|Publication number||US4489980 A|
|Application number||US 06/462,341|
|Publication date||Dec 25, 1984|
|Filing date||Jan 31, 1983|
|Priority date||Jan 31, 1983|
|Publication number||06462341, 462341, US 4489980 A, US 4489980A, US-A-4489980, US4489980 A, US4489980A|
|Inventors||Paul H. Friedrich|
|Original Assignee||Everest & Jennings, Inc.|
|Export Citation||BiBTeX, EndNote, RefMan|
|Patent Citations (5), Referenced by (10), Classifications (8), Legal Events (5)|
|External Links: USPTO, USPTO Assignment, Espacenet|
This invention relates generally to wheelchairs and more particularly to an improved vertically adjustable wheelchair arm rest and operating mechanism therefor.
Various arrangements have been proposed and many are in present use today for varying the vertical height of the padded arm rest normally provided on either side of a wheelchair seat. A major problem with all such systems as have been proposed is the difficulty of the wheelchair patient himself or herself to effect the desired vertical adjustment. For example, where telescoping tubes are employed, a small button detent type structure is often utilized to lock the telescoping tubes in selected positions. No difficulty is normally encountered with properly positioning the arm rest at a selected position by a nurse or other attendant. On the other hand, it is often very difficult if not impossible for a wheelchair patient, particularly when use of his or her arms and hands is impaired, to negotiate the necessary action to release the telescoping tubes and thereby permit adjustment of the arm rests.
In U.S. Pat. No. 3,993,351 owned by the same assignee as the present invention, there is disclosed a vertically adjustable wheelchair arm rest wherein an oval shaped collar surrounds the front telescoping tubes and carries a pin projecting into registering openings to lock the tubes in a desired position. This collar presents a fairly large area front surface for engagement by a portion of a patient's body, the patient urging the collar rearwardly to thereby release the pin and permit adjustment of the arm rest.
While the foregoing structure to some extent solves problems associated with adjustable arm rests as described heretofore, for certain types of immobile patients, it is very difficult to move the collar in a rearward direction with the hand or arm of the patient on the same side as the arm rest to be adjusted. While the collar can easily be urged rearwardly by the patient's opposite hand or arm or even wrist stub, it is very difficult for the patient to thereafter move the arm rest with the adjacent arm or hand to a desired vertical position.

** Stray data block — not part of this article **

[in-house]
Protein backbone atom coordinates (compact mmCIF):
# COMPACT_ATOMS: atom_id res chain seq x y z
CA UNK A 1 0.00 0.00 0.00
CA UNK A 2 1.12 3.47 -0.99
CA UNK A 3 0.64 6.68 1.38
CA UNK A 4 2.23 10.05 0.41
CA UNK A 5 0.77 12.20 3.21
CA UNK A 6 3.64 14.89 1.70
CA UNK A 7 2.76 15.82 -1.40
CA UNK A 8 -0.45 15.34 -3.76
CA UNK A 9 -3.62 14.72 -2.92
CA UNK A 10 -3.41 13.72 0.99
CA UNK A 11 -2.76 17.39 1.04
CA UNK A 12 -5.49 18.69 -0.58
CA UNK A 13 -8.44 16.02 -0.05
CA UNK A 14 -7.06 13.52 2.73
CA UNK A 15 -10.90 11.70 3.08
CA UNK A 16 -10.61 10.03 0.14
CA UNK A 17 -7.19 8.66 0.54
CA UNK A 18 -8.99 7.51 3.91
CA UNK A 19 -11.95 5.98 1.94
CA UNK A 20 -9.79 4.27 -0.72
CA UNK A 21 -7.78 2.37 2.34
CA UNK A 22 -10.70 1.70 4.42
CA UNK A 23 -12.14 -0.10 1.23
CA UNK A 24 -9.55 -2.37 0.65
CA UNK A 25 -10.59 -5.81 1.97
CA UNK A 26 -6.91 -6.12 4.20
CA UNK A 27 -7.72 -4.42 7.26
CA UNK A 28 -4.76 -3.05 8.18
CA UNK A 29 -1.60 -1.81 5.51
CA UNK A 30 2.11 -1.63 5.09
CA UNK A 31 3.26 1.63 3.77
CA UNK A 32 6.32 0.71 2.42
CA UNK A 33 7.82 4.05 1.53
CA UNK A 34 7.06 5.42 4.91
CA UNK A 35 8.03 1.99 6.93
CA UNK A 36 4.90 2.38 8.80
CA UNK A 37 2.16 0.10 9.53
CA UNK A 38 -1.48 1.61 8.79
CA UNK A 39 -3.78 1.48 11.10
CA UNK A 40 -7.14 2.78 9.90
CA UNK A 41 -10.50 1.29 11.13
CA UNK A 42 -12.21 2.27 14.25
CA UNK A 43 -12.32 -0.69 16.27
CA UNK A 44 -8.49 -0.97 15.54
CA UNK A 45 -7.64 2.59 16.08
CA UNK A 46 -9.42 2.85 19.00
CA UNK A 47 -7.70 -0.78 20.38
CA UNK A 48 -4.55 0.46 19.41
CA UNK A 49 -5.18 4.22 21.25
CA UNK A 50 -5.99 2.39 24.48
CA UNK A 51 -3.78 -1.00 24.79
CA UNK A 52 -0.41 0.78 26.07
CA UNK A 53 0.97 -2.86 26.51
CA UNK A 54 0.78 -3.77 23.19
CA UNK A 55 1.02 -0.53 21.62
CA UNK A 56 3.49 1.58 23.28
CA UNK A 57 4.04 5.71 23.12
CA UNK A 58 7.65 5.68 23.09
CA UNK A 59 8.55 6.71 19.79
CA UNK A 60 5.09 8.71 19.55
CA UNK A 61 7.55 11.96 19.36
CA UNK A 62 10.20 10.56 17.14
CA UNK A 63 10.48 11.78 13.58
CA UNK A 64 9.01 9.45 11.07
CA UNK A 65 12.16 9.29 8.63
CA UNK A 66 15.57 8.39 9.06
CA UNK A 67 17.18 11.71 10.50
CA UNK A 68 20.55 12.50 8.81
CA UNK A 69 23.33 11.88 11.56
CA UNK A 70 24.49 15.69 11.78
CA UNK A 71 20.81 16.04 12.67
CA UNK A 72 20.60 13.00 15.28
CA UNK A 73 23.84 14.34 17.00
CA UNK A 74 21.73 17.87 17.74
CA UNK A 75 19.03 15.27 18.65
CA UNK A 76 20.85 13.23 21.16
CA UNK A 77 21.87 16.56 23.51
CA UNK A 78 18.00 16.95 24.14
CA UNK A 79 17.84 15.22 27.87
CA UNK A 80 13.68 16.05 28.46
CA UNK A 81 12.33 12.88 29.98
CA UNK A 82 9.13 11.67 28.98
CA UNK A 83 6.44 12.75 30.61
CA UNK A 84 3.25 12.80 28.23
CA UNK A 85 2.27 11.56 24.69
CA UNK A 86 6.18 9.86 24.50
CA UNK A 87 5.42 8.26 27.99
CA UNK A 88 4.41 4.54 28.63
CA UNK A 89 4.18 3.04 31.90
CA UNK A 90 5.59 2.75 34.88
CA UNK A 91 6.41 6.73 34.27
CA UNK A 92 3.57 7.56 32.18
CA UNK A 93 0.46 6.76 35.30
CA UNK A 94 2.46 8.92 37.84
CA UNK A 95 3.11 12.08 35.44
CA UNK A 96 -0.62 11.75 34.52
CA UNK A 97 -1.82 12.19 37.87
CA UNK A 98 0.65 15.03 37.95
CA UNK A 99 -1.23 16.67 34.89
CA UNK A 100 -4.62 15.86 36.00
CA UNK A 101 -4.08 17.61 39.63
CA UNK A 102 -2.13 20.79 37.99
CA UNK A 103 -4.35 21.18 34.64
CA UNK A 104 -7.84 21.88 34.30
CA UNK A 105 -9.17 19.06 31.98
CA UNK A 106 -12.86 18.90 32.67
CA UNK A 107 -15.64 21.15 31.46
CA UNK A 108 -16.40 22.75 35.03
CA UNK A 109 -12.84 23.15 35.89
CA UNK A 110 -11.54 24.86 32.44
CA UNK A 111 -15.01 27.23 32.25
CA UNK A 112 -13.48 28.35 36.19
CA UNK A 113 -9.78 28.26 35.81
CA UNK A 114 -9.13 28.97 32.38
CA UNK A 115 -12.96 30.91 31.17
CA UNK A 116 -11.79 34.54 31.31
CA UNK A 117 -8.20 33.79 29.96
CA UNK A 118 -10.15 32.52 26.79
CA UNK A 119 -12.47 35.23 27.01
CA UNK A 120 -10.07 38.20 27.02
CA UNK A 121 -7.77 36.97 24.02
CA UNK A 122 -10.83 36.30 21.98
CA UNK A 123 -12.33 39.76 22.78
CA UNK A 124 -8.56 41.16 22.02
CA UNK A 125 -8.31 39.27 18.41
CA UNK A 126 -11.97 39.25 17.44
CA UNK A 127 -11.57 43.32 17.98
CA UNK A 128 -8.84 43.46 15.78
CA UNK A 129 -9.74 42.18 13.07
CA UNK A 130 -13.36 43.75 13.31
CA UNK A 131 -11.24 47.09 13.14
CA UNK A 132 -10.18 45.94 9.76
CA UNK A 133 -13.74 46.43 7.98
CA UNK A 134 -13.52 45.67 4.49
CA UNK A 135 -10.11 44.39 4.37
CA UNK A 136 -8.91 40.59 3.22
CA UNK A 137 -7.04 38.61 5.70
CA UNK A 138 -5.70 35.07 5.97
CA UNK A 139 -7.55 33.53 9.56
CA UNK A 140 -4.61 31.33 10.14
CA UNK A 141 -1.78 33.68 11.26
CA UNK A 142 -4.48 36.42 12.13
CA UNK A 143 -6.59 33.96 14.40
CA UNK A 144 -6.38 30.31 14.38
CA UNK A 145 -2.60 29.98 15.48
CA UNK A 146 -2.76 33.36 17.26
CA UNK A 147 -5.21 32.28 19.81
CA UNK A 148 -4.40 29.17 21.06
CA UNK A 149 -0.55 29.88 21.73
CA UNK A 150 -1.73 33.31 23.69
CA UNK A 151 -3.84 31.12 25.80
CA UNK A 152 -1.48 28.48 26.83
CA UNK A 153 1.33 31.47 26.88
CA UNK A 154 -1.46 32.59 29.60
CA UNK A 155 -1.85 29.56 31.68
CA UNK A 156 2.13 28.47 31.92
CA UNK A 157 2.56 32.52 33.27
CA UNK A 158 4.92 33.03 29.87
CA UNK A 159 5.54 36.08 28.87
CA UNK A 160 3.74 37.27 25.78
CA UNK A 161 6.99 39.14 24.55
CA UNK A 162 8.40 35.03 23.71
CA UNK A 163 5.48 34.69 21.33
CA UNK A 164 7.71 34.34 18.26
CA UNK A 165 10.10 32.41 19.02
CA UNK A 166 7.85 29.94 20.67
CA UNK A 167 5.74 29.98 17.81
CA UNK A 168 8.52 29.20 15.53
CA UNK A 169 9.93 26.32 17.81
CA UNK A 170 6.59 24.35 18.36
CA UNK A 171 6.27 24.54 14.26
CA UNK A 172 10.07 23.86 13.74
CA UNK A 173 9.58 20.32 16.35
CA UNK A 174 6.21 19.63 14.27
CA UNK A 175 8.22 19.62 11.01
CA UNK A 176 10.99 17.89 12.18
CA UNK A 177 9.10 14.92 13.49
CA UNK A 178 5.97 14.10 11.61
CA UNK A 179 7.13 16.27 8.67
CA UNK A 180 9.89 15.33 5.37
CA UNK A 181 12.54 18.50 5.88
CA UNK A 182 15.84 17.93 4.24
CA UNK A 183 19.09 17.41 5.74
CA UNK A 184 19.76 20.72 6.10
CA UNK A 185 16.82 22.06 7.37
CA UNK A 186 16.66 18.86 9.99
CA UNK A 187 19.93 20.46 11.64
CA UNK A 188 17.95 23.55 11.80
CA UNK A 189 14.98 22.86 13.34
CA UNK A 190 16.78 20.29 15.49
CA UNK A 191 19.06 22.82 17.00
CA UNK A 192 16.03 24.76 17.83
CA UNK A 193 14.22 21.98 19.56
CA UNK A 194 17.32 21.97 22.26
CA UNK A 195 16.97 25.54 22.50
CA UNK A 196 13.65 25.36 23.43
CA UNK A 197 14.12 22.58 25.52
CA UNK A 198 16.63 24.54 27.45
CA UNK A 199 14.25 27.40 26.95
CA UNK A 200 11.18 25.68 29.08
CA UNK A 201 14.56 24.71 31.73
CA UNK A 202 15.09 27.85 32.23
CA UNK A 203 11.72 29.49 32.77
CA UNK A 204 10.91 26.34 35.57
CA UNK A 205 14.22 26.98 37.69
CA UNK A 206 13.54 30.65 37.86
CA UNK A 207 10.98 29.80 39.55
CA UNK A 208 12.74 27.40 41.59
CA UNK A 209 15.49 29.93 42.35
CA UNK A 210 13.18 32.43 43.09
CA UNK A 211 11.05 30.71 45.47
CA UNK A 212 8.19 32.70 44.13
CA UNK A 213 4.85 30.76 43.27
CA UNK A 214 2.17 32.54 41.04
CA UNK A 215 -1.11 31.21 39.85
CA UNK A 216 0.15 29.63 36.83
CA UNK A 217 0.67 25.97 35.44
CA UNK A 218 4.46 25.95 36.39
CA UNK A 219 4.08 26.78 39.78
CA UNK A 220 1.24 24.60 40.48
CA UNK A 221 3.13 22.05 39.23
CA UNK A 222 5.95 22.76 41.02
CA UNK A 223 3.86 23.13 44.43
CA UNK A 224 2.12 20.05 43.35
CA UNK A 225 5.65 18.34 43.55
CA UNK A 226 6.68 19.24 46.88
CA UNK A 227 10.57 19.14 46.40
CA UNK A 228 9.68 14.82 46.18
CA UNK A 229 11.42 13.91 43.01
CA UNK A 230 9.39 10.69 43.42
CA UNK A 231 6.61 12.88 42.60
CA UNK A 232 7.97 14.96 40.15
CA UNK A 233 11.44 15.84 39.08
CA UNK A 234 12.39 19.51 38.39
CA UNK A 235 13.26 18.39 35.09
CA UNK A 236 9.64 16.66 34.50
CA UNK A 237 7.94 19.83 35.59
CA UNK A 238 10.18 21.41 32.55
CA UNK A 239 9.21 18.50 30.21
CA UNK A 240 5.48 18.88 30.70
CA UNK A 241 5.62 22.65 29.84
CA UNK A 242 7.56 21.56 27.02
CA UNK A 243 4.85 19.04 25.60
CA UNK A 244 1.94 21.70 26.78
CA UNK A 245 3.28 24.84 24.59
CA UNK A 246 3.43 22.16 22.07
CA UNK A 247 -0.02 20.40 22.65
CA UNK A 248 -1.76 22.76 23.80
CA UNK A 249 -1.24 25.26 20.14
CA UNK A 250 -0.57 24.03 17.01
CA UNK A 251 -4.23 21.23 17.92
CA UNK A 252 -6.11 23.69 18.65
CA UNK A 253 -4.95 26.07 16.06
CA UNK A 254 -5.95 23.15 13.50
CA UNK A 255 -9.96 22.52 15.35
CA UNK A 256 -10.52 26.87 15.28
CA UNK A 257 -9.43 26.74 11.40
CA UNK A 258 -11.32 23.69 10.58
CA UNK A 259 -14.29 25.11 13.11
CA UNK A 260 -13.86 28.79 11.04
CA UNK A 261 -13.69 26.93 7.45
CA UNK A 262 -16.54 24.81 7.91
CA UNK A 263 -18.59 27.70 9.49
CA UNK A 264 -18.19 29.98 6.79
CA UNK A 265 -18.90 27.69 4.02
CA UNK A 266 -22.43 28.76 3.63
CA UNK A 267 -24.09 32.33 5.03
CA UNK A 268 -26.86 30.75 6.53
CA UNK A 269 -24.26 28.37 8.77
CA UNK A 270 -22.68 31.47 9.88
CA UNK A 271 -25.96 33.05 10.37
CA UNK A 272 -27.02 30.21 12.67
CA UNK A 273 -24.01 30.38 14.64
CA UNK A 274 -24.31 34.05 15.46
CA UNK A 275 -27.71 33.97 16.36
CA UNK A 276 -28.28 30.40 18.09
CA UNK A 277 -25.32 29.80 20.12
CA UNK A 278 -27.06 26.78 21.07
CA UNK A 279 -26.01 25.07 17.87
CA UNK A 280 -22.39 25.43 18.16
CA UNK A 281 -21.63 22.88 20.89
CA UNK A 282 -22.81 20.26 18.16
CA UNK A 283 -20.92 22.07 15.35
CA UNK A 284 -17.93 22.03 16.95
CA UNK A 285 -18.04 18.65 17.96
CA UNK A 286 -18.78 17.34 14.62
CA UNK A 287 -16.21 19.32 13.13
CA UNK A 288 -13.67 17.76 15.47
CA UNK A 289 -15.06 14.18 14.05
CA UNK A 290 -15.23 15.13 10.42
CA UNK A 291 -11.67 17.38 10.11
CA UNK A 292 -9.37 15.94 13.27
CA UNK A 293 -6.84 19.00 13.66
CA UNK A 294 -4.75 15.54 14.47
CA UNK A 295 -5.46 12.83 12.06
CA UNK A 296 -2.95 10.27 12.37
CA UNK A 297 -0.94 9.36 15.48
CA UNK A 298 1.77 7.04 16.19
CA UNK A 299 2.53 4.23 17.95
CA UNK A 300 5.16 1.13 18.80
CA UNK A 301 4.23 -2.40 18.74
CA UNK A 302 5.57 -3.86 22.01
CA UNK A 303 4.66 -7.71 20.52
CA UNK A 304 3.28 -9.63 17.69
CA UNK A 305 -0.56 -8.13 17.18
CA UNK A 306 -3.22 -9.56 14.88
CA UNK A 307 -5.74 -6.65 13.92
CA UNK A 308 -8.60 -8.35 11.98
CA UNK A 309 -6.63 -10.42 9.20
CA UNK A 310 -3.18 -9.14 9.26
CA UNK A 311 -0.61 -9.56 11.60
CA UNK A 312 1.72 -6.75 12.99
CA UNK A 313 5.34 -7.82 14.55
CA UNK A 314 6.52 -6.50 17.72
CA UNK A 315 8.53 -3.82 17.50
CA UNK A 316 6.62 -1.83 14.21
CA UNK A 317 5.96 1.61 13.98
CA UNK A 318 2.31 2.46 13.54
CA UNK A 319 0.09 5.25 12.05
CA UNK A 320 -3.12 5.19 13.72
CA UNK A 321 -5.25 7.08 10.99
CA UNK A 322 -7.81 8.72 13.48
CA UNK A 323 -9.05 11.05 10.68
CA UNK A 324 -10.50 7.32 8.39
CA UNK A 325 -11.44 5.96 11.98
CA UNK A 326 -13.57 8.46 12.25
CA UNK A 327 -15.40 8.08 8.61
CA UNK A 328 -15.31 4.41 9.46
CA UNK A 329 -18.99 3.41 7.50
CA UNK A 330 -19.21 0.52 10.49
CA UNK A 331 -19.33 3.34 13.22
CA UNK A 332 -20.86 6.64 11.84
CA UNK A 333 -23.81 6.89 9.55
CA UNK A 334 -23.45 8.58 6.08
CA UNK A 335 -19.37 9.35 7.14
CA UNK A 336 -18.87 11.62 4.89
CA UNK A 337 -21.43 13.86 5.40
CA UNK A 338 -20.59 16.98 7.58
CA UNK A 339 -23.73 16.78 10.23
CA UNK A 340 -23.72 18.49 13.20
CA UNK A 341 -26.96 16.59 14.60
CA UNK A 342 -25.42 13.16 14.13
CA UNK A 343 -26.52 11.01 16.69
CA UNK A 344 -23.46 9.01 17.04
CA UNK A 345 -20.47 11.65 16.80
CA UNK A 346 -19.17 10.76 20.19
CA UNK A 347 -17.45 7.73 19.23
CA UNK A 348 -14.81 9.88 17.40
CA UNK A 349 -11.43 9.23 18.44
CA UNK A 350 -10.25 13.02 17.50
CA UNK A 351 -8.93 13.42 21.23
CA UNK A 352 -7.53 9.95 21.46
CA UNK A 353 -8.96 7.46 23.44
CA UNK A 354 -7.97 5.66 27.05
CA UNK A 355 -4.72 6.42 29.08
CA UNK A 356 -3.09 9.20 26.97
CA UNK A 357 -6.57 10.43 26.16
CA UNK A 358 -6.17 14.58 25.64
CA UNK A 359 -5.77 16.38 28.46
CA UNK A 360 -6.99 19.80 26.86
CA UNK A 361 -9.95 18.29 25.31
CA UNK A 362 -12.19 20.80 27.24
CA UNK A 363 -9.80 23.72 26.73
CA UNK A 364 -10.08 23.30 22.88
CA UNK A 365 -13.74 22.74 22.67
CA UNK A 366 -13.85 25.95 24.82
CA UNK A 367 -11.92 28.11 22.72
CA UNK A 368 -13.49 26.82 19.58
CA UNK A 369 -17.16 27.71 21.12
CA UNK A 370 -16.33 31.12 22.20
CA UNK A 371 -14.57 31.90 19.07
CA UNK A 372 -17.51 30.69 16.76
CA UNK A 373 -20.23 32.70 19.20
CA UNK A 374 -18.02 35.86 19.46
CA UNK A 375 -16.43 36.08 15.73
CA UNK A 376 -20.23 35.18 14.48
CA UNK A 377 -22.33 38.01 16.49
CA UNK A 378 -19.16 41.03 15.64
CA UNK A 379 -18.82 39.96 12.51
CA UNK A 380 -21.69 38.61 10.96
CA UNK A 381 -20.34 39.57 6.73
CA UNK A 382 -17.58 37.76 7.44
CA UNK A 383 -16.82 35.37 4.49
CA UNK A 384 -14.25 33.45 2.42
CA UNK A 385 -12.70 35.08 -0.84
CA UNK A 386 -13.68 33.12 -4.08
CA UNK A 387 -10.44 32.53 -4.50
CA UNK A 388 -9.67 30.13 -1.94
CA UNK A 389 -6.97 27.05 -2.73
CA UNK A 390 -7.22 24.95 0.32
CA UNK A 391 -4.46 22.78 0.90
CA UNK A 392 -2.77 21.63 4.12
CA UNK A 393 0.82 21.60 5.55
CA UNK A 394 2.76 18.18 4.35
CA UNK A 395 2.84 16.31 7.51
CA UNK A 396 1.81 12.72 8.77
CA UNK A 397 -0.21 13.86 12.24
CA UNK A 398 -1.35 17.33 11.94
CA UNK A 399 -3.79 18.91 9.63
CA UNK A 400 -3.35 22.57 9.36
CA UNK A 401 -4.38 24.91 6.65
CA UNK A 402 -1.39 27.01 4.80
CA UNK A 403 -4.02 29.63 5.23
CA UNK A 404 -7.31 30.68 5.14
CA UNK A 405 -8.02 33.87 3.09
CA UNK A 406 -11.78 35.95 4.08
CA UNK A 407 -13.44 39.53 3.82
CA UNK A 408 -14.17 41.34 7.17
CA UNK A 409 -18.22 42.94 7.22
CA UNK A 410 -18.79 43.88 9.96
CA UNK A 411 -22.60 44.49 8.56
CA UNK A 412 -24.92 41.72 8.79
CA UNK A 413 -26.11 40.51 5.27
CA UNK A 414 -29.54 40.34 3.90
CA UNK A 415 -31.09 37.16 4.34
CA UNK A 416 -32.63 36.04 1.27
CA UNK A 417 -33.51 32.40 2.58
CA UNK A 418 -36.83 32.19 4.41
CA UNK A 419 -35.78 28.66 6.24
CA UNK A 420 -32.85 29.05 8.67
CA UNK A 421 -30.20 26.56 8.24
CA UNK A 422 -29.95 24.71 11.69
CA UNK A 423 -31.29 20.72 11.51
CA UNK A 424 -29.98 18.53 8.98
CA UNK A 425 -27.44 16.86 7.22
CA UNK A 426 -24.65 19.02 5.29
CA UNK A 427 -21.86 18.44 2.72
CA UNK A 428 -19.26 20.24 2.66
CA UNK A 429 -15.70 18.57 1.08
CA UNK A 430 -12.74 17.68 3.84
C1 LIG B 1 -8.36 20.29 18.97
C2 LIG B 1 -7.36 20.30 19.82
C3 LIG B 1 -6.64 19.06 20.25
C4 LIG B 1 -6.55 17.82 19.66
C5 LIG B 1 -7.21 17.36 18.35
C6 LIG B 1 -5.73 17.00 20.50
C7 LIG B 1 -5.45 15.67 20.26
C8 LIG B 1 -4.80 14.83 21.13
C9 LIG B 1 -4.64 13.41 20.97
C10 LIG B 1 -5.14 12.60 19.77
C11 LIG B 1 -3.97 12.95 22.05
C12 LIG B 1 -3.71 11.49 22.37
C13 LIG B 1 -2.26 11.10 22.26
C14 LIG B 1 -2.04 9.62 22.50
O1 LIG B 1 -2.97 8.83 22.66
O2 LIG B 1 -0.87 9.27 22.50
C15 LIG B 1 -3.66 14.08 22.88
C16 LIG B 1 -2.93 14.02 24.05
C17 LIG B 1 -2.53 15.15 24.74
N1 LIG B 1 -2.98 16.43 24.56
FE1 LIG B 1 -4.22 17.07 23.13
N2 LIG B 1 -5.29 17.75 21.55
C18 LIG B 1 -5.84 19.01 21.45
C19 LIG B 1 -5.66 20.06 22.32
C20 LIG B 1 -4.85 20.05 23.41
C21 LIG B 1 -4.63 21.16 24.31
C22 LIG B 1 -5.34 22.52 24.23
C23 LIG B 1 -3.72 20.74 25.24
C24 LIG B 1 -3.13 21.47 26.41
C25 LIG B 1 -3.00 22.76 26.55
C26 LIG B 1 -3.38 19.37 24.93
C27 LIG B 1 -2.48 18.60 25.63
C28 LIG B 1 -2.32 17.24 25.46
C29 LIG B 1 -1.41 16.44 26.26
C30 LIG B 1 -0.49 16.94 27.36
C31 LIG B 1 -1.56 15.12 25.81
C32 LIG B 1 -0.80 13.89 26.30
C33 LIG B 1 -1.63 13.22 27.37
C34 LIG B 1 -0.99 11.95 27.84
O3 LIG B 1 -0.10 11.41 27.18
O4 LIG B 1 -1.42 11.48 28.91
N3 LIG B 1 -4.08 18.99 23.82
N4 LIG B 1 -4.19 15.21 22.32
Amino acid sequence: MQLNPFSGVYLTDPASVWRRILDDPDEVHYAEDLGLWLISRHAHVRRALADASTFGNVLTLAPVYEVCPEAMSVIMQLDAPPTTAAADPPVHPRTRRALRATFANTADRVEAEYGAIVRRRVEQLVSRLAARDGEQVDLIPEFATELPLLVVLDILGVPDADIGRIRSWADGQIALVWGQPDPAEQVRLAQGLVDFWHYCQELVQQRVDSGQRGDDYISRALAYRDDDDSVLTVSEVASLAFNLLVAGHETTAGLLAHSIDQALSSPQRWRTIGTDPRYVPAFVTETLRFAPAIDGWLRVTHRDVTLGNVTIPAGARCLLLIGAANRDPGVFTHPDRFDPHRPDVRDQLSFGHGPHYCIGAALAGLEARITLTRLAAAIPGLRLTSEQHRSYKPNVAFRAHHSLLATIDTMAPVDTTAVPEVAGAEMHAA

With the foregoing considerations in mind, the present invention contemplates a specially designed handle and pin arrangement for locking and releasing vertically adjustable arm rests for wheelchairs which overcomes some of the immediately and previously noted problems.
Briefly, in accord with the present invention, front and rear vertical receiving tubes are provided on the side of a wheelchair. Front and rear arm rest support tubes, in turn, are telescopically received in the vertical receiving tubes respectively, the front arm rest support tube having a series of vertically spaced holes in its front wall and the front vertical receiving tube having a single hole in its front wall positioned to be in successive registration with the series of vertically spaced holes as the arm rest support tubes are raised and lowered to adjust the height of the arm rest carried thereby.
A single integral S-shaped rod is positioned with its uper horizontal extending end in front of the single hole for movement through the single hole into a registering hole to lock the telescoping tubes in a given position. Appropriate biasing and guide means are provided for the S-shaped rod to guide the horizontal movement of the rod, the S-shape itself defining a trigger handle for operation by a patient in the wheelchair.
In other words, the design is such that the hand of a patient adjacent to the side arm rest to be adjusted can easily be used to release the arm rest, the same then being adjusted by the patient's other hand.
A better understanding of this invention will be had by referring to a preferred embodiment as illustrated in the accompanying drawings in which:
FIG. 1 is a fragmentary side elevational view partly in cross section of the right side of a wheelchair showing the adjustable arm rest assembly of this invention;
FIG. 2 is an enlarged fragmentary cross section of that portion of the apparatus of FIG. 1 enclosed within the circular arrow 2; and,